|Posted on April 3, 2020 at 2:55 PM|
Many people think about their mortality and whether they have their affairs in order during a time like the current pandemic. It is also more difficult to meet with an attorney to discuss their estate planning at this time. Many attorneys (including me) are still operating, but are meeting with clients by phone, Zoom, or other videoconferencing. Once the documents are drafted, having them notarized or witnessed is another challenge. At this time notaries at UPS stores and some other locations are still notarizing. Wills in California need to be witnessed by two people, so that takes some creativity, such as having a front porch witnessing with neighbors signing as witnesses. The requirements in California for other documents are:
Powers of Attorney: notarized or witnessed by two people
Advanced Health Care Directives: notarized or witnessed by two people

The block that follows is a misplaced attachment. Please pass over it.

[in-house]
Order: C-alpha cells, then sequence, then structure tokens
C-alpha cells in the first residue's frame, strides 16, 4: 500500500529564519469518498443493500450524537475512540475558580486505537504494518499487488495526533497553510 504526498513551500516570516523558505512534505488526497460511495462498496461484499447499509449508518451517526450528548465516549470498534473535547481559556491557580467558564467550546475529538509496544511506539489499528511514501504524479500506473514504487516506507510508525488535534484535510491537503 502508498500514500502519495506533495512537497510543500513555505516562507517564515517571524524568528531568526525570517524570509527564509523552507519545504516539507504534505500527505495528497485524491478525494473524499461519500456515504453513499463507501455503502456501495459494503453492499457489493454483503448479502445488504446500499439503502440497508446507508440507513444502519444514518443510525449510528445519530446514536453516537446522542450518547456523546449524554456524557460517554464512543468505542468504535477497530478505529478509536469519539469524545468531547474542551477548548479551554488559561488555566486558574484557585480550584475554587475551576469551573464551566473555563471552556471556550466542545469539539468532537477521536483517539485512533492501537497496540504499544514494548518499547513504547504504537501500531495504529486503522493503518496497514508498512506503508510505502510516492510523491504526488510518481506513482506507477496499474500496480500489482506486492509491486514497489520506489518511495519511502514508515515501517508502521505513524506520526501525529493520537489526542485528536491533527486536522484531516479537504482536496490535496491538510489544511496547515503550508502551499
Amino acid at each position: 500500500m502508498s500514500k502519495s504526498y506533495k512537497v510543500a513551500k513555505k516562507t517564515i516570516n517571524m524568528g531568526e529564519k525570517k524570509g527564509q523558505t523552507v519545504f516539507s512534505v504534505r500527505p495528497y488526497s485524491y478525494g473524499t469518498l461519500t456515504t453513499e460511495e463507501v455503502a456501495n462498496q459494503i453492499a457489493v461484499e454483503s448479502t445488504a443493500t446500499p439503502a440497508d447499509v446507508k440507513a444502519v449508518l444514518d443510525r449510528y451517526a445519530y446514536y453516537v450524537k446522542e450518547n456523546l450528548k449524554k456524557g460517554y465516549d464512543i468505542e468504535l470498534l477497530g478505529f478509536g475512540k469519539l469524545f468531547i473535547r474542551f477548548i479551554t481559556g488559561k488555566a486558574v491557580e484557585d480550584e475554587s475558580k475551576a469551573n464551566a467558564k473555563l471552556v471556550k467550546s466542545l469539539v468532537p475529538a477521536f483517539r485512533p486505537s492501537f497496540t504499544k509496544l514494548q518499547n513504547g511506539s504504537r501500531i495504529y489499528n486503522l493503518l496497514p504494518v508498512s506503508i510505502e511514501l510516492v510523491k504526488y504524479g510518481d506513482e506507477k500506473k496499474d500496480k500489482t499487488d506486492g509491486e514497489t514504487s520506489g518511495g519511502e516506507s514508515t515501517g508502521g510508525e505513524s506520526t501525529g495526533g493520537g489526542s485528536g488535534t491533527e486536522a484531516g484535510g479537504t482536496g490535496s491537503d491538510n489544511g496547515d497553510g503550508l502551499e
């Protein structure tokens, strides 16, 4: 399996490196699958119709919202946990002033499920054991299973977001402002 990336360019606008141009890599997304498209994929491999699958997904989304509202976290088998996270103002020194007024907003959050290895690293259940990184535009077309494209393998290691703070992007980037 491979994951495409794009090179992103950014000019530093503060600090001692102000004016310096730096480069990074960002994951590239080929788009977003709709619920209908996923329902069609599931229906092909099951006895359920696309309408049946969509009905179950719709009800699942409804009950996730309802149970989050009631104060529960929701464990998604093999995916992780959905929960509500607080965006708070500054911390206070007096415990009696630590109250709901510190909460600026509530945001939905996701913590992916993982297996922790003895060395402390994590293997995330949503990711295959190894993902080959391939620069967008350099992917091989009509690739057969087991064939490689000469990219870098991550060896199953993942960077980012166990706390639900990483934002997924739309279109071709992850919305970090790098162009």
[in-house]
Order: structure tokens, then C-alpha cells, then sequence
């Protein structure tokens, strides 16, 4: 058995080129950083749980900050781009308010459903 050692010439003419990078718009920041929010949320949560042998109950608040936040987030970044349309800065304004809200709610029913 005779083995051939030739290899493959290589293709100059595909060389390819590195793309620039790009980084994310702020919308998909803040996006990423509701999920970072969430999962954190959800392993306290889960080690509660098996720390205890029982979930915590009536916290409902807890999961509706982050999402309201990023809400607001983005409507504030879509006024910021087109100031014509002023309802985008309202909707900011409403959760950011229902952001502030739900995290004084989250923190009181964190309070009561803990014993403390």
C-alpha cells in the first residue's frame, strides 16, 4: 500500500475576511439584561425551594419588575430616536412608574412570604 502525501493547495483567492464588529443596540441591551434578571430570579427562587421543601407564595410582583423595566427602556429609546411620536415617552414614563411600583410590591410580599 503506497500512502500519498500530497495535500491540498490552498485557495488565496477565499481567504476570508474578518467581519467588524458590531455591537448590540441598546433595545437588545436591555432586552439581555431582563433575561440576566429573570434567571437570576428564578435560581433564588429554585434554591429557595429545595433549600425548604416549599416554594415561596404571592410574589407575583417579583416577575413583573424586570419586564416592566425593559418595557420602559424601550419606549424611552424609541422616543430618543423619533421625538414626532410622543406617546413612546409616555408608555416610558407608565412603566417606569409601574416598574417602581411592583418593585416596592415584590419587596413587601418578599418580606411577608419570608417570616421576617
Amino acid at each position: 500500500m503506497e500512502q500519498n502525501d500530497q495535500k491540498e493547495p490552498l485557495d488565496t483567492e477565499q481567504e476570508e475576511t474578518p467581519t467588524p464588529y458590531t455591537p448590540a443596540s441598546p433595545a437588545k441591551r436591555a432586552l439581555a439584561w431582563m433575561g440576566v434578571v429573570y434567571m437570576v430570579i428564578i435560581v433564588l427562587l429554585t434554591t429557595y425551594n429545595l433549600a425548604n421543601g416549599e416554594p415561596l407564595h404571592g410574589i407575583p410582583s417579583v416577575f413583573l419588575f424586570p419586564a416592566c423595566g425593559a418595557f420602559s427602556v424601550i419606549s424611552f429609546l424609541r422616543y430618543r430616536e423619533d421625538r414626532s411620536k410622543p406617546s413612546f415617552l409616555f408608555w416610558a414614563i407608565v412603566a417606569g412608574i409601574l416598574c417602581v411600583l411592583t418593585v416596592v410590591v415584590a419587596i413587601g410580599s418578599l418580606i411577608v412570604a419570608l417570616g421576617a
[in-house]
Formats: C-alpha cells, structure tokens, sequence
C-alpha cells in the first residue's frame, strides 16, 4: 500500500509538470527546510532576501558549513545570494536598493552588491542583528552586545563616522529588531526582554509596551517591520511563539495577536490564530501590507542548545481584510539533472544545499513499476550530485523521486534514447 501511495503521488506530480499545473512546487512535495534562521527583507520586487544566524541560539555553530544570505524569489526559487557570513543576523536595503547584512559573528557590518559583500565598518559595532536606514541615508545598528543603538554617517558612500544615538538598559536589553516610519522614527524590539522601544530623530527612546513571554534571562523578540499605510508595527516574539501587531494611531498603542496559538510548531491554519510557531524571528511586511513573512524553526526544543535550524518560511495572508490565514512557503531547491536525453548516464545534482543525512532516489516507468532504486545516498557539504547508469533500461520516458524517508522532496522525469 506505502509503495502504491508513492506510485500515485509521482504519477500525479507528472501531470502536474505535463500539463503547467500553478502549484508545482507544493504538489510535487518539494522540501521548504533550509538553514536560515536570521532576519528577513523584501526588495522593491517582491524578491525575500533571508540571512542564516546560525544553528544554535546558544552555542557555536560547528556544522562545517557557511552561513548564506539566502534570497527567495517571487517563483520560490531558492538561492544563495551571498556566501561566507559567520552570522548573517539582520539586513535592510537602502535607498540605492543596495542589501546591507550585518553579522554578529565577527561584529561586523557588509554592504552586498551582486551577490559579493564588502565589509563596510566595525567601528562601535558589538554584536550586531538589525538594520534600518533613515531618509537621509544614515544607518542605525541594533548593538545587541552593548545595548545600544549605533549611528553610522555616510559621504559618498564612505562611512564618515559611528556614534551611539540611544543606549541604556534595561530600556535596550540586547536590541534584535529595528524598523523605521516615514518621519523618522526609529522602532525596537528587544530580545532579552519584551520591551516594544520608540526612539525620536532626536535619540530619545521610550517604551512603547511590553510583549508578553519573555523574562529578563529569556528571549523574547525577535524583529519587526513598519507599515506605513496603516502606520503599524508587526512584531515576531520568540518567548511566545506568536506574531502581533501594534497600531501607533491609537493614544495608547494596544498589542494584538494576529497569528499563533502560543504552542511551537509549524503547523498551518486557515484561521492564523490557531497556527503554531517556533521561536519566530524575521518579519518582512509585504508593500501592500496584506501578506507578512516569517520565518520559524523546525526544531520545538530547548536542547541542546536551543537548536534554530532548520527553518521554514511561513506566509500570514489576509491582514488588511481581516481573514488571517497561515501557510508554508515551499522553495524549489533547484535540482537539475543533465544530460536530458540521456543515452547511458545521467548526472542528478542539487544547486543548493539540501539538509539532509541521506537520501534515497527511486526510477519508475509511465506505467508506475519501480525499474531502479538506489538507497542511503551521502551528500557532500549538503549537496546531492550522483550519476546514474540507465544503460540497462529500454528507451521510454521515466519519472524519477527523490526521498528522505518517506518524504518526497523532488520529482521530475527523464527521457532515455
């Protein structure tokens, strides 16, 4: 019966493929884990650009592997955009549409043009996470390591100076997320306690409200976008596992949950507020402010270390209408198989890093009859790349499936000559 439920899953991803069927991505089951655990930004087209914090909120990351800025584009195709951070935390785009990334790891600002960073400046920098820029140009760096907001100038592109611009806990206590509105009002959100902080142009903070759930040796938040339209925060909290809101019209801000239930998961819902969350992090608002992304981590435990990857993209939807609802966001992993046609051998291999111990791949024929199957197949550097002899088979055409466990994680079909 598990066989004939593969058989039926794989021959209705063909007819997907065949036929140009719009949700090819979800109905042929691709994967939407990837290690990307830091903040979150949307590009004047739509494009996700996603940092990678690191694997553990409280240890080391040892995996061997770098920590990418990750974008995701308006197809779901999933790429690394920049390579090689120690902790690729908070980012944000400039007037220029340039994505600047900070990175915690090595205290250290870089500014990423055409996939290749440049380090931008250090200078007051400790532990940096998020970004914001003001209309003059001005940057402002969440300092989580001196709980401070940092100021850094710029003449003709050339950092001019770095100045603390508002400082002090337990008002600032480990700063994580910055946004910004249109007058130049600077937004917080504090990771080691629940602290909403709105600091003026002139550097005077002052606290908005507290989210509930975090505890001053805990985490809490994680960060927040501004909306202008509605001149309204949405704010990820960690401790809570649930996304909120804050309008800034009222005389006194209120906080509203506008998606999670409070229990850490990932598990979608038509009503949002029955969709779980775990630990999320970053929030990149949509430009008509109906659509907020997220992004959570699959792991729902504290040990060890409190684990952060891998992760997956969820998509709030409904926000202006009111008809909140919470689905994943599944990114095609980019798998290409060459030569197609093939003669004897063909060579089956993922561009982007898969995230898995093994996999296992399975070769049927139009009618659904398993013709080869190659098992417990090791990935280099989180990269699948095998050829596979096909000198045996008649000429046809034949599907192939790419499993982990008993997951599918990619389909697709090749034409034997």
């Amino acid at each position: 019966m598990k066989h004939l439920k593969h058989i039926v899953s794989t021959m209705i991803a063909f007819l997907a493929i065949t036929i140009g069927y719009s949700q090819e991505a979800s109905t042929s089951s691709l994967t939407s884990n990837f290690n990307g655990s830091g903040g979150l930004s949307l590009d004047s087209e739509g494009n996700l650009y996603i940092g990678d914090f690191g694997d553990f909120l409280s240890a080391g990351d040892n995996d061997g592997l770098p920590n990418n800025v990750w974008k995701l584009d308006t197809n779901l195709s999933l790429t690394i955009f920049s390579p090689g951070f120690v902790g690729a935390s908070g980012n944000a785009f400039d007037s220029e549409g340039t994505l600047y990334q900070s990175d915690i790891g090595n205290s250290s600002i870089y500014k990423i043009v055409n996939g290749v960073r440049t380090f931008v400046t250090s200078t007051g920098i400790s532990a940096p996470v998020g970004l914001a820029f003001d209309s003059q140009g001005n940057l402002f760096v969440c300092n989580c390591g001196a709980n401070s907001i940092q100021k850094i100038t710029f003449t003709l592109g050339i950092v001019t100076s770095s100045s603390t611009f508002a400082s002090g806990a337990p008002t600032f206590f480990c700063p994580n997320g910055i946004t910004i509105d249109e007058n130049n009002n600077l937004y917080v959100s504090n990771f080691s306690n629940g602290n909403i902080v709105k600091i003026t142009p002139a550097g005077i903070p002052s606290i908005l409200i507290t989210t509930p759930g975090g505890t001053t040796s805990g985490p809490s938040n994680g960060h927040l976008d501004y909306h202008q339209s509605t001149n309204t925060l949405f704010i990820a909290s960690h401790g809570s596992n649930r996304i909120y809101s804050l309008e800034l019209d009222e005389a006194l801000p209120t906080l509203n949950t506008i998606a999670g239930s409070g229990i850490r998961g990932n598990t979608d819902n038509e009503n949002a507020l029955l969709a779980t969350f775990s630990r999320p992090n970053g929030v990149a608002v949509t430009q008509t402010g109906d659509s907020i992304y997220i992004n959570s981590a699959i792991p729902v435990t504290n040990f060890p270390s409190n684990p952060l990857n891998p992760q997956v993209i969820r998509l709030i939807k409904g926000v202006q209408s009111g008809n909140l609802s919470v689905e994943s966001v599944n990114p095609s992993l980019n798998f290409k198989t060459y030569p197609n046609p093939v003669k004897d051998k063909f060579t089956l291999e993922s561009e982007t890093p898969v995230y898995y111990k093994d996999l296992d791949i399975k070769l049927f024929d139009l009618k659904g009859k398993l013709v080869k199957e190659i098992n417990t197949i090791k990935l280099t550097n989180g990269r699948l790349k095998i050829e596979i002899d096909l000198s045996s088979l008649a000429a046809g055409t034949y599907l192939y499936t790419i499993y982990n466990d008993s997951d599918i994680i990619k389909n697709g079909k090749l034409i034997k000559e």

Trusts: Notarizing is generally done, but it is not actualy legally required. It is preferable, in order that there be no question about who signed the trust.
Deeds: Notarizing is required
Holographic Wills: No witnessing or notarizing required
A holographic will is written by the testator (person making the will) in their own handrwriting and signed and dated by the the testator. A holographic will is not ideal, since people that are not experienced in writing wills and how the language is interpreted can sometimes create ambiguity. But the holographic will can at least as a stop-gap state who will receive the person's property when they die (beneficiary/ies), and who will be in charge of distributing it (the executor). A will does not avoid probate of a house or other property that is worth more than $160,000 and has no beneficiary or joint owner. It simply determines the beneficiary/ies and who is the executor. A will can also state instructions about burial, cremation, and memorial services.
Let's all stay safe so the estate planning documents can give peace of mind but not be needed until a long time in the future.